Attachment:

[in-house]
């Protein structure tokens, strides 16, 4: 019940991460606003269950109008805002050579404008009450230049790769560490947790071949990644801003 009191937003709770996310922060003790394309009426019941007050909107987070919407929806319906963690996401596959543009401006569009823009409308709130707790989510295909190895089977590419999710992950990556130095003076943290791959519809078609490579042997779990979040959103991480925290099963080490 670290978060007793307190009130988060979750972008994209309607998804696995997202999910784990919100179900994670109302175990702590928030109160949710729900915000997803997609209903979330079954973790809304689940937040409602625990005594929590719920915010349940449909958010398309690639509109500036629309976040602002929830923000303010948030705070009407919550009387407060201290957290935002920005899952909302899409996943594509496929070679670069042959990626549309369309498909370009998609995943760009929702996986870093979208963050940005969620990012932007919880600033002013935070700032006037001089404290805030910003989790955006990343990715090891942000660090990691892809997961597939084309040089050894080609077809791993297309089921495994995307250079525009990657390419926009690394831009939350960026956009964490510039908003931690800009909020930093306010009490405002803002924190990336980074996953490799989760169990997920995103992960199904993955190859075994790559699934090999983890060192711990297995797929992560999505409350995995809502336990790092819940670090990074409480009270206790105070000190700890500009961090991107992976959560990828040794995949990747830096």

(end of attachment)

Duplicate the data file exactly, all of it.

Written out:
[in-house]
């Protein structure tokens, strides 16, 4: 019940991460606003269950109008805002050579404008009450230049790769560490947790071949990644801003 009191937003709770996310922060003790394309009426019941007050909107987070919407929806319906963690996401596959543009401006569009823009409308709130707790989510295909190895089977590419999710992950990556130095003076943290791959519809078609490579042997779990979040959103991480925290099963080490 670290978060007793307190009130988060979750972008994209309607998804696995997202999910784990919100179900994670109302175990702590928030109160949710729900915000997803997609209903979330079954973790809304689940937040409602625990005594929590719920915010349940449909958010398309690639509109500036629309976040602002929830923000303010948030705070009407919550009387407060201290957290935002920005899952909302899409996943594509496929070679670069042959990626549309369309498909370009998609995943760009929702996986870093979208963050940005969620990012932007919880600033002013935070700032006037001089404290805030910003989790955006990343990715090891942000660090990691892809997961597939084309040089050894080609077809791993297309089921495994995307250079525009990657390419926009690394831009939350960026956009964490510039908003931690800009909020930093306010009490405002803002924190990336980074996953490799989760169990997920995103992960199904993955190859075994790559699934090999983890060192711990297995797929992560999505409350995995809502336990790092819940670090990074409480009270206790105070000190700890500009961090991107992976959560990828040794995949990747830096």